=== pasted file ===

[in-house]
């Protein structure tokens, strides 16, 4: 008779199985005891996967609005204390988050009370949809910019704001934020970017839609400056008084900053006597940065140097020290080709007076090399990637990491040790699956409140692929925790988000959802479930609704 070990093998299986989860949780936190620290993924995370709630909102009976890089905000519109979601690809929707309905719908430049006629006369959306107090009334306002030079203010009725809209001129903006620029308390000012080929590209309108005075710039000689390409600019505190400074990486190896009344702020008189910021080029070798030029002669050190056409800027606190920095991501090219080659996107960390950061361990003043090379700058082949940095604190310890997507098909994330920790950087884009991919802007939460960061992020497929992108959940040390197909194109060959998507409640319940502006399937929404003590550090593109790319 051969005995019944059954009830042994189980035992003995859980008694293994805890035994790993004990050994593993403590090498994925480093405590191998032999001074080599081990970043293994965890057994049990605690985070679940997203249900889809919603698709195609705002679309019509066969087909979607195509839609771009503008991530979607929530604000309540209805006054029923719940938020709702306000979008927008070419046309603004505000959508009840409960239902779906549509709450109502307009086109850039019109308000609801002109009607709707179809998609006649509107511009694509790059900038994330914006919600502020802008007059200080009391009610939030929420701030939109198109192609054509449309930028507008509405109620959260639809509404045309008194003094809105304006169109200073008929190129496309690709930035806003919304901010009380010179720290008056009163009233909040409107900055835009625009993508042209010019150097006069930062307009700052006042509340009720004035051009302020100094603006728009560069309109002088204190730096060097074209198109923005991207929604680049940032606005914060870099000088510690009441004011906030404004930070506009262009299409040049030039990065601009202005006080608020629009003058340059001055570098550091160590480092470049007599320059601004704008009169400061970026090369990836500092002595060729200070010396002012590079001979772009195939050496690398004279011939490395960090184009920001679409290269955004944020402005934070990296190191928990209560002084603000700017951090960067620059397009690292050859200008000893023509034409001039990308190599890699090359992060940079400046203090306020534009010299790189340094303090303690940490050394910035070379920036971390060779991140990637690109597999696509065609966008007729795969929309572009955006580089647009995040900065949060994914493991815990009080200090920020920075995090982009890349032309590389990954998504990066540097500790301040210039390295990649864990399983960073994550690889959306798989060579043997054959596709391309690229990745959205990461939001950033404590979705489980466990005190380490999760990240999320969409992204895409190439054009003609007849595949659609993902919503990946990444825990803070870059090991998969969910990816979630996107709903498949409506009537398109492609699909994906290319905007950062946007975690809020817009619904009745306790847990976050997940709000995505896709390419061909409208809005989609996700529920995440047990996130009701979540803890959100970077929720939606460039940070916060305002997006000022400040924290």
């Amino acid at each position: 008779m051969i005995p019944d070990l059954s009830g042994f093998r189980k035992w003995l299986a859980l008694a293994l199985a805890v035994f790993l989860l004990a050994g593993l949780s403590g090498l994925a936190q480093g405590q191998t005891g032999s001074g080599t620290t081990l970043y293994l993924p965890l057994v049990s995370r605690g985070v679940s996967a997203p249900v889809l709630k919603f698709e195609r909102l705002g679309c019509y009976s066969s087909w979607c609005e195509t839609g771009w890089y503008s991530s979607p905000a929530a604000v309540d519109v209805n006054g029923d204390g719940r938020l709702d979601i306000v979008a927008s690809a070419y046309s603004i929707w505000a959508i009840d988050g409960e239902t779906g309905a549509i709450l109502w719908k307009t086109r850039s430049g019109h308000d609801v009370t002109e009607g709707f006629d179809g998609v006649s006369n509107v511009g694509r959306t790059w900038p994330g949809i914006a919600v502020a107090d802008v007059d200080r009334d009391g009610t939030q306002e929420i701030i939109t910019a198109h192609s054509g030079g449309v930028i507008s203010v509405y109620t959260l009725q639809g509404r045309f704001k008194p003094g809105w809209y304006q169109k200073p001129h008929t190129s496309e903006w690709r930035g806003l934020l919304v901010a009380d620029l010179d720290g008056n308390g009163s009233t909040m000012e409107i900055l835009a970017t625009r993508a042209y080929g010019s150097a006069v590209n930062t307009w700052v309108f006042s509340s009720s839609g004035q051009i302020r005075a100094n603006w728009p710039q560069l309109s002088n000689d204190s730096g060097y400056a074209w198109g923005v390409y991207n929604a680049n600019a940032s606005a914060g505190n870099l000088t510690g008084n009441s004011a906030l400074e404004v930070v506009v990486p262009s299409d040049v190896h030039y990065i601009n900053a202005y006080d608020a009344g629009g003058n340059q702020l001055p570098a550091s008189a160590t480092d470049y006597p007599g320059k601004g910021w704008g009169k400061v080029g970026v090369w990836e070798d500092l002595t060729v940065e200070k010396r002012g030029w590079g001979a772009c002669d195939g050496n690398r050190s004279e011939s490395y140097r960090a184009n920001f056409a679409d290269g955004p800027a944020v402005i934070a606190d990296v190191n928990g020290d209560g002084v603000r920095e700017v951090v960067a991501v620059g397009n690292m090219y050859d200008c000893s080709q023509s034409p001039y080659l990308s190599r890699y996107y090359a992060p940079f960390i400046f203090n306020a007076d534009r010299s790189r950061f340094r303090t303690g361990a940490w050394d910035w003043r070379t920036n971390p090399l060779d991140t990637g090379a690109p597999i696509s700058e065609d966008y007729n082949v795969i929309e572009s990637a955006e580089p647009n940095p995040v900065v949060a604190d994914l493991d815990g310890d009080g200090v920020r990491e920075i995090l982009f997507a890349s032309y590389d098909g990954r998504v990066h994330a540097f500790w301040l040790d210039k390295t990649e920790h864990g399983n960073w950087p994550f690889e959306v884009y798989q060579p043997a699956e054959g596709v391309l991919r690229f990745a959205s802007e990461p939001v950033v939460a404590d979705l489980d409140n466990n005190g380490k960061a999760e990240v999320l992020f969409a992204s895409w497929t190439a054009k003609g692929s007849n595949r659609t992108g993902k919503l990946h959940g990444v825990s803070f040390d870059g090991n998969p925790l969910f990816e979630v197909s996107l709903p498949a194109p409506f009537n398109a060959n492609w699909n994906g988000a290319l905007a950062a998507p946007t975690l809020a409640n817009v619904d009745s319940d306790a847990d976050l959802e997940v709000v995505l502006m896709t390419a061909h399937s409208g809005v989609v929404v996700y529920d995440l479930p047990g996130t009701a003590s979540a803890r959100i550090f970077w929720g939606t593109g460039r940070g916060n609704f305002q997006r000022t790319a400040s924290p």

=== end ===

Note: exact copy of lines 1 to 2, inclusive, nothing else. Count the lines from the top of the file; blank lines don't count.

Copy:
[in-house]
């Protein structure tokens, strides 16, 4: 008779199985005891996967609005204390988050009370949809910019704001934020970017839609400056008084900053006597940065140097020290080709007076090399990637990491040790699956409140692929925790988000959802479930609704 070990093998299986989860949780936190620290993924995370709630909102009976890089905000519109979601690809929707309905719908430049006629006369959306107090009334306002030079203010009725809209001129903006620029308390000012080929590209309108005075710039000689390409600019505190400074990486190896009344702020008189910021080029070798030029002669050190056409800027606190920095991501090219080659996107960390950061361990003043090379700058082949940095604190310890997507098909994330920790950087884009991919802007939460960061992020497929992108959940040390197909194109060959998507409640319940502006399937929404003590550090593109790319 051969005995019944059954009830042994189980035992003995859980008694293994805890035994790993004990050994593993403590090498994925480093405590191998032999001074080599081990970043293994965890057994049990605690985070679940997203249900889809919603698709195609705002679309019509066969087909979607195509839609771009503008991530979607929530604000309540209805006054029923719940938020709702306000979008927008070419046309603004505000959508009840409960239902779906549509709450109502307009086109850039019109308000609801002109009607709707179809998609006649509107511009694509790059900038994330914006919600502020802008007059200080009391009610939030929420701030939109198109192609054509449309930028507008509405109620959260639809509404045309008194003094809105304006169109200073008929190129496309690709930035806003919304901010009380010179720290008056009163009233909040409107900055835009625009993508042209010019150097006069930062307009700052006042509340009720004035051009302020100094603006728009560069309109002088204190730096060097074209198109923005991207929604680049940032606005914060870099000088510690009441004011906030404004930070506009262009299409040049030039990065601009202005006080608020629009003058340059001055570098550091160590480092470049007599320059601004704008009169400061970026090369990836500092002595060729200070010396002012590079001979772009195939050496690398004279011939490395960090184009920001679409290269955004944020402005934070990296190191928990209560002084603000700017951090960067620059397009690292050859200008000893023509034409001039990308190599890699090359992060940079400046203090306020534009010299790189340094303090303690940490050394910035070379920036971390060779991140990637690109597999696509065609966008007729795969929309572009955006580089647009995040900065949060994914493991815990009080200090920020920075995090982009890349032309590389990954998504990066540097500790301040210039390295990649864990399983960073994550690889959306798989060579043997054959596709391309690229990745959205990461939001950033404590979705489980466990005190380490999760990240999320969409992204895409190439054009003609007849595949659609993902919503990946990444825990803070870059090991998969969910990816979630996107709903498949409506009537398109492609699909994906290319905007950062946007975690809020817009619904009745306790847990976050997940709000995505896709390419061909409208809005989609996700529920995440047990996130009701979540803890959100970077929720939606460039940070916060305002997006000022400040924290």